June 29, 2006

Japan host clubs provide ersatz love for a price

By Linda Sieg

TOKYO (Reuters) - Dressed all in white and smiling, Yuka
and Manato stand side-by-side before a pyramid of champagne
glasses, framed in an arch of white, pink and red balloons.

"I really love Manato," says Yuka, while a score of
black-suited young men kneel before them, chanting loudly.

"I'll never forget this day," he replies.

The scene in the dark, smoky night club seems modeled

on a wedding, but no nuptials are under way.

Instead, Yuka is paying around 1 million yen ($8,700) for
the champagne the pair pour into the tower of glasses to mark
Manato's 25th birthday at Club Raphael, a "host club" where
women are pampered by the men of their dreams -- for a price.

Around 150 such host clubs dot the streets of Tokyo's
Kabukicho entertainment district, ranging from small ones like
Club Raphael to the famed Ladies' Club Ai a few blocks away,
where more than 170 gigolos are employed in a glitzy night spot
complete with dance floor and band.

"Hosts say things that ordinary guys are too embarrassed to
say. They are sweet-talk professionals," says Yuka, 27,
fingering the beads adorning her dyed-brown hair.

"This place isn't real," she added. "It's like Neverland."

Host clubs have been around for decades, but in recent
years have become the focus of a media blitz that has made them
seem more mainstream, if not necessarily respectable.

The TV drama "Yaoh," based on a popular manga comic, was a
big hit with viewers before its tale of a host dedicated to
"making every woman happy" ended in March.

Internet sites and magazines devoted to the topic provide a
plethora of information for would-be hosts and nervous novice

"It used to be that women were afraid of getting caught
going to a host club, so they went in the back way. Not
anymore," Takashi Aida, 66, who founded Club Ai in 1971 and now
owns five night clubs in Kabukicho, told Reuters in an

"Now everyone comes in the front," says Aida, flashing four
diamond rings, a diamond-studded watch and a diamond tie clip.


For hosts like Manato, who worked a string of low-paid jobs
before becoming a gigolo, the attraction of the job is clear.

"I'm not very bright, so this is the only way I can make a
lot of money," says Manato, his dyed-brown hair pulled up in a
partial top-knot and wearing a subtle smidgen of lipstick.

Popular hosts at Club Raphael can average around $25,000 a
month, while stars at Club Ai rake in as much as $45,000 --
almost entirely from commissions on the liquor they persuade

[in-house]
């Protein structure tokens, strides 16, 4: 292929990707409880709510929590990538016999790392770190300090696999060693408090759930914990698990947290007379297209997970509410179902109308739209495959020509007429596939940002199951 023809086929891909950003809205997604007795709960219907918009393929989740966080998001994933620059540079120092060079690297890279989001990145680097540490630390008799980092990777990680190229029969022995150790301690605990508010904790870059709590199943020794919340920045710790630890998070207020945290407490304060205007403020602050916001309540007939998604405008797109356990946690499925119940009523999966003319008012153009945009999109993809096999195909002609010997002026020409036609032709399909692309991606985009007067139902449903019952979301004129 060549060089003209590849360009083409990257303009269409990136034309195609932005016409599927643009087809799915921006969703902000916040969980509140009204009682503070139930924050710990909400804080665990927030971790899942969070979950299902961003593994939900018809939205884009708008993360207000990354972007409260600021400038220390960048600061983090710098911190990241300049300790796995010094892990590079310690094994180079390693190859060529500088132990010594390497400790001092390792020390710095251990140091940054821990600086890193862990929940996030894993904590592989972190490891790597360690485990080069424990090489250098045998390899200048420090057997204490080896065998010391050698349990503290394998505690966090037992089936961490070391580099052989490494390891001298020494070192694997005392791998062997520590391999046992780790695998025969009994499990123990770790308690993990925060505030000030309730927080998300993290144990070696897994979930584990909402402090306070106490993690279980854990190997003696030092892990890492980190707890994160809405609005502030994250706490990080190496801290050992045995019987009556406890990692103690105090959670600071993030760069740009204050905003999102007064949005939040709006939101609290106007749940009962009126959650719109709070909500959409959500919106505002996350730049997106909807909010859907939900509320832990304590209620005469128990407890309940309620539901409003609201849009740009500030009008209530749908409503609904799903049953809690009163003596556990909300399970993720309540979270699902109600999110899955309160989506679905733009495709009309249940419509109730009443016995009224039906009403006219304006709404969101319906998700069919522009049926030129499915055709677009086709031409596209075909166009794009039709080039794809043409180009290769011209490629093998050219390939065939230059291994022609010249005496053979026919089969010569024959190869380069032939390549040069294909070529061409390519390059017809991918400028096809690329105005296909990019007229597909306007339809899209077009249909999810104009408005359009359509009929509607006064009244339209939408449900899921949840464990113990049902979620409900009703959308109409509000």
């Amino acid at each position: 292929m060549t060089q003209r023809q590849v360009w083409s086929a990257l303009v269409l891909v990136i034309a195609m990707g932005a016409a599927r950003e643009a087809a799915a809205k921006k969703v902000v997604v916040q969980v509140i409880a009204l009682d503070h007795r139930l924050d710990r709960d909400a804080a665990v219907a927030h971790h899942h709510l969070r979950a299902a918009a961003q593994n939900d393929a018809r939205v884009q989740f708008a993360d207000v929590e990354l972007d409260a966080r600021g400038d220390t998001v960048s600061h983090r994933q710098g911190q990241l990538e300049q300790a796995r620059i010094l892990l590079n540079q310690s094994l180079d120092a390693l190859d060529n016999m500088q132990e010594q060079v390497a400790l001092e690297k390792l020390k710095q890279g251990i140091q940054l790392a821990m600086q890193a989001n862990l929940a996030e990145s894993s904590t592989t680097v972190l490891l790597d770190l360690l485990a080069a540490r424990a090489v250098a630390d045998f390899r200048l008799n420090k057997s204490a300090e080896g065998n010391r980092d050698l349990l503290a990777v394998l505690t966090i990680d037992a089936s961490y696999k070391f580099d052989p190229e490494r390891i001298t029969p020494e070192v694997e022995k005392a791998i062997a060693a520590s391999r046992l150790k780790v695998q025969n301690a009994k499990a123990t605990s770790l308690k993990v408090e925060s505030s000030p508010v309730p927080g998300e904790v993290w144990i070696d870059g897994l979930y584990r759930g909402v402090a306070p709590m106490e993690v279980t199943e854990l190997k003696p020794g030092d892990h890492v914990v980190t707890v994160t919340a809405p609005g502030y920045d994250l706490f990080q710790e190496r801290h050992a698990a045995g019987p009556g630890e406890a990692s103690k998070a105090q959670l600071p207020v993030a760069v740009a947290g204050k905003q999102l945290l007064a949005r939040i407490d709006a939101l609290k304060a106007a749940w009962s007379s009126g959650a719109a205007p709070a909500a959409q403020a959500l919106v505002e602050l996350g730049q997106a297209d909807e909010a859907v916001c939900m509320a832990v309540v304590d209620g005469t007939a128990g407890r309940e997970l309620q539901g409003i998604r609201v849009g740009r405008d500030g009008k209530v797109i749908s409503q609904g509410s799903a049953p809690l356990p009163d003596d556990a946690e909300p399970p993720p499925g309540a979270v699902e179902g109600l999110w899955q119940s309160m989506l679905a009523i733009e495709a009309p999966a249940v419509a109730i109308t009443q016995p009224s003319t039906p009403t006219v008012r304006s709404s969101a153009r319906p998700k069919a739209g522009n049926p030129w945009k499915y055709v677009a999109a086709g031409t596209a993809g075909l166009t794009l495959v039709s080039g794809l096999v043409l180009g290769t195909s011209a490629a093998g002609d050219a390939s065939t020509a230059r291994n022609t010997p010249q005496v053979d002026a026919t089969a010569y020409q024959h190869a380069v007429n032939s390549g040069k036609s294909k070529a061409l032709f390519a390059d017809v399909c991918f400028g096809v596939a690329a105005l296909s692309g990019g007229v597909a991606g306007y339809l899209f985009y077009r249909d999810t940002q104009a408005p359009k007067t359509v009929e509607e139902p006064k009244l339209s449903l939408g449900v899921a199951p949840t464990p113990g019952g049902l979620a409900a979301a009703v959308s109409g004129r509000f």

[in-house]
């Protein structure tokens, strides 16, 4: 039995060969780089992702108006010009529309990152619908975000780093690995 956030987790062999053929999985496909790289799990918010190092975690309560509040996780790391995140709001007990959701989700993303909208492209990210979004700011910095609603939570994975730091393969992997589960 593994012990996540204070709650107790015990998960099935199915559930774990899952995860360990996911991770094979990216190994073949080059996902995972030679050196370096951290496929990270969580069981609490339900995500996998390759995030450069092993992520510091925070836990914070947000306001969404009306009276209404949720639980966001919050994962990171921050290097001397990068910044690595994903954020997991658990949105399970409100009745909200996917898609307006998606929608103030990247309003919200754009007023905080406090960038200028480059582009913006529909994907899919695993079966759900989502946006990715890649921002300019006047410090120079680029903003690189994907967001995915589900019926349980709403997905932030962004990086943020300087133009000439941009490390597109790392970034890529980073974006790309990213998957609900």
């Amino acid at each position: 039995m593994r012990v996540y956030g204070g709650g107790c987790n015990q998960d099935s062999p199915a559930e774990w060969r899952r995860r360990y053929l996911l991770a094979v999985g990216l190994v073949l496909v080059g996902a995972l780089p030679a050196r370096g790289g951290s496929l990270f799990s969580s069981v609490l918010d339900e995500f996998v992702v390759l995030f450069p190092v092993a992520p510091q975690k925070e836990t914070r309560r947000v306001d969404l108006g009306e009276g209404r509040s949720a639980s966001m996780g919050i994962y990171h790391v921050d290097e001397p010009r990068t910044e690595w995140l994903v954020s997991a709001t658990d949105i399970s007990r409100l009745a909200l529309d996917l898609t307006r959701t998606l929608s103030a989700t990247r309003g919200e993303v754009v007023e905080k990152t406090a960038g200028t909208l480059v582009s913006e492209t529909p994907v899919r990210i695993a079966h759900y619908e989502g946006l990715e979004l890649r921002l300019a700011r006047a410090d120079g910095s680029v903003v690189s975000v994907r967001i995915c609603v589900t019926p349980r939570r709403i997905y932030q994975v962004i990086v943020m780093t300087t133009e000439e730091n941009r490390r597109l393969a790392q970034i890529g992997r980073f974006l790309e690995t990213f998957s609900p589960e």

their female customers to buy, managers at the clubs said.

"I made as much last month as in three years at my old
job," says 25-year-old Kiyomaru, a slender high school dropout
who became the top host at Club Ai just 10 months after

Whether hosts provide after-hours services is up to them.

"If customers have money, they can do what they want with
the host -- go on dates, go out to dinner, have a physical
relationship," Kiyomaru says.

Many hosts drift into the job. Others are looking for a
quick fix of funds to start their own business. Some say they
enjoy the attention they get, but still don't plan to hang
around long.

"I've been on TV. I've been in magazines. People I don't
know, know me. I can do what I like. I can be famous," said
Kiyomaru. "Now I've reached the top, I need to find a new


Many hosts, though, drop out after the merest taste of a
tough apprenticeship that begins with scrubbing toilets and can
include trolling the streets to solicit or "catch" customers.

Even successful hosts tend to quit the business after a
couple of years, worn out by the heavy drinking and late hours.

The appeal for female customers is more of a mystery, for
all the hosts' talk of making the women feel like princesses.

Night club hostesses and sex industry workers looking to
turn the tables after an evening of catering to men account for
a large percentage of the clientele, those in the business say.

"I come for a change of pace. Maybe there are people here
who want to deceive me, but as long as I know what I'm doing I
can enjoy myself," said Reika, 56, a long-time Club Ai customer
who runs her own night club nearby.

Students and office workers looking for a thrill and
middle-aged housewives and businesswomen with money to spend
can also be found smoking and drinking with a bevy of hosts.

"It's the mirror image of hostess clubs," said John
Clammer, a sociology professor at Tokyo's Sophia University.
"You've got a lot of working women, single, getting a bit older
and probably not going to get married, and they can afford it."

($1 = 115.08 yen)